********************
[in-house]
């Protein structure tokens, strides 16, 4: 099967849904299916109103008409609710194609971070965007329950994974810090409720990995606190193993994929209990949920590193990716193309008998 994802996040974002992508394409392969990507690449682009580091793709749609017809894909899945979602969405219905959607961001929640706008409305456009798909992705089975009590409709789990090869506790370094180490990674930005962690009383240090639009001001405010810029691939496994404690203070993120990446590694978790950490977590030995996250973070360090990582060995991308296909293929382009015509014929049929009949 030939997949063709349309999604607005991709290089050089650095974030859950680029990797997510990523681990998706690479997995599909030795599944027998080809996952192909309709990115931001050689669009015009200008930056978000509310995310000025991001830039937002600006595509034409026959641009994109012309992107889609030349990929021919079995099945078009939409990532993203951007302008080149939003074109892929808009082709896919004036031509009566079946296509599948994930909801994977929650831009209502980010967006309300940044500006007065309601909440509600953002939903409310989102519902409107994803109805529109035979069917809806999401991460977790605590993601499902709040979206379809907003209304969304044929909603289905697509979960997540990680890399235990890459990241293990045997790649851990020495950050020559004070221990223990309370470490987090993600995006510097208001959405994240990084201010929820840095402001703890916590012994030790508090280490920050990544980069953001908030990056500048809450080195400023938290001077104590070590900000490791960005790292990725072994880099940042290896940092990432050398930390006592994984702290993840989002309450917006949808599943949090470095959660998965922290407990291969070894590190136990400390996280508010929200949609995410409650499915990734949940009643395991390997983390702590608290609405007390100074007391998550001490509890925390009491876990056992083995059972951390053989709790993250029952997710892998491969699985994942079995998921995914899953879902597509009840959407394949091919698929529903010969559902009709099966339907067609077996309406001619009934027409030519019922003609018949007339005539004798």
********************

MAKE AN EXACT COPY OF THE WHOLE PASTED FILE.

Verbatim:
[in-house]
């Protein structure tokens, strides 16, 4: 099967849904299916109103008409609710194609971070965007329950994974810090409720990995606190193993994929209990949920590193990716193309008998 994802996040974002992508394409392969990507690449682009580091793709749609017809894909899945979602969405219905959607961001929640706008409305456009798909992705089975009590409709789990090869506790370094180490990674930005962690009383240090639009001001405010810029691939496994404690203070993120990446590694978790950490977590030995996250973070360090990582060995991308296909293929382009015509014929049929009949 030939997949063709349309999604607005991709290089050089650095974030859950680029990797997510990523681990998706690479997995599909030795599944027998080809996952192909309709990115931001050689669009015009200008930056978000509310995310000025991001830039937002600006595509034409026959641009994109012309992107889609030349990929021919079995099945078009939409990532993203951007302008080149939003074109892929808009082709896919004036031509009566079946296509599948994930909801994977929650831009209502980010967006309300940044500006007065309601909440509600953002939903409310989102519902409107994803109805529109035979069917809806999401991460977790605590993601499902709040979206379809907003209304969304044929909603289905697509979960997540990680890399235990890459990241293990045997790649851990020495950050020559004070221990223990309370470490987090993600995006510097208001959405994240990084201010929820840095402001703890916590012994030790508090280490920050990544980069953001908030990056500048809450080195400023938290001077104590070590900000490791960005790292990725072994880099940042290896940092990432050398930390006592994984702290993840989002309450917006949808599943949090470095959660998965922290407990291969070894590190136990400390996280508010929200949609995410409650499915990734949940009643395991390997983390702590608290609405007390100074007391998550001490509890925390009491876990056992083995059972951390053989709790993250029952997710892998491969699985994942079995998921995914899953879902597509009840959407394949091919698929529903010969559902009709099966339907067609077996309406001619009934027409030519019922003609018949007339005539004798």